Limited Liability Company

A Limited Liability Company (“LLC”) is a quasi corporate, quasi partnership entity.  It allows for limited liability of the owners (“Members”) and the ability to separate ownership from management of the company similar to a corporation, while allowing for the recognition of profits and losses to be passed through directly to the individual Members and the flexibility of having the relationship of the members to each other and the LLC being defined and governed by contract, similar to partnerships.  Management of the LLC can range from informal arrangements to very complex agreements similar to partnerships.  The Members may manage the LLC themselves or appoint independent managers to run the day to day operations.  This aspect makes LLC’s good for passive investment situations such as land deals or restaurants where the financial backers may not have the necessary skills to run the day to day operations of the company.  There are no limitations on the number or type of Members a LLC may have, as is the case with a S Corporation.  In Colorado this includes single member LLC’s.  In addition, the individual creditors of a Member may not obtain ownership of the LLC interest, but can only obtain a charging order which will entitle them to the respective Member’s distributions from the LLC.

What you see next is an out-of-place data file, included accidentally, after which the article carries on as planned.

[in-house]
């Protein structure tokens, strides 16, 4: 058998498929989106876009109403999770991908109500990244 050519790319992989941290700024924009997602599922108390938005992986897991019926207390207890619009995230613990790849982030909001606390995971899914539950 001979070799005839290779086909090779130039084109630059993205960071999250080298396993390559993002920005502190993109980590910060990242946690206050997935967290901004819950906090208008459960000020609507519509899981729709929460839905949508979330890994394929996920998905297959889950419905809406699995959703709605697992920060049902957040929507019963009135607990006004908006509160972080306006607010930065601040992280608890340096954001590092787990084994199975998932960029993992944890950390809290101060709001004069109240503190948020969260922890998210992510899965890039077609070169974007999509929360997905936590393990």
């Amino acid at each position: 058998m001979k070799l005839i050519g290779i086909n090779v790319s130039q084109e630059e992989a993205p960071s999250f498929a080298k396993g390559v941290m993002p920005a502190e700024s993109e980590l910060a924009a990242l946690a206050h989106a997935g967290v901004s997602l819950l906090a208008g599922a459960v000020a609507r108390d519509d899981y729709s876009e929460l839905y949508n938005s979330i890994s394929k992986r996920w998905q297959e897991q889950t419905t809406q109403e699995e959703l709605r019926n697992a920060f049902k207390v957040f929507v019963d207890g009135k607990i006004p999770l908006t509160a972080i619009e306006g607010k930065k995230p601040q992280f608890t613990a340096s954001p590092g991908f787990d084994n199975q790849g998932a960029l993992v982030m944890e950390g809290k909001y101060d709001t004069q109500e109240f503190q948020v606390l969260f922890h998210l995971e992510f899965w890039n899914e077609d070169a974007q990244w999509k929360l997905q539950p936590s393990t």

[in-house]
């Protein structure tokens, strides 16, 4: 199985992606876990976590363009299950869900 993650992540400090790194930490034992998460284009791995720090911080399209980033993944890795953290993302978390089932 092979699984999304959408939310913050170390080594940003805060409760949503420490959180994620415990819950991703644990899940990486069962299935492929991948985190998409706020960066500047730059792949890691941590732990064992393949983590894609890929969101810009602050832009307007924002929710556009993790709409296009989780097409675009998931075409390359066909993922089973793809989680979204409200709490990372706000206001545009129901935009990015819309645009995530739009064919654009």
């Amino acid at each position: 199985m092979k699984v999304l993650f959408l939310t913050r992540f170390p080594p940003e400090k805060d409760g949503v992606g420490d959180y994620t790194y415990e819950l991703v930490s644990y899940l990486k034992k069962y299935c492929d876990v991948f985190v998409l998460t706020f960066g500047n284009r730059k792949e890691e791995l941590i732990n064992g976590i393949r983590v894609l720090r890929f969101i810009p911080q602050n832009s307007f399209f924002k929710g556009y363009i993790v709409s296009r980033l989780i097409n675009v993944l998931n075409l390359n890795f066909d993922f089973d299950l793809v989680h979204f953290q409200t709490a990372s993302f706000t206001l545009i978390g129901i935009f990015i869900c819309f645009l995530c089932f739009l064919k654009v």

Most people are familiar with the concept of a corporation.  The first thoughts that come to mind are usually very large Fortune 500 companies whose stock is publicly traded.  While this is certainly one incarnation of a corporation, corporations come in various sizes and can be publicly or privately held.  In general, there are two types of for profit corporations C-Corps and S-Corps.  Each type is discussed in more detail below.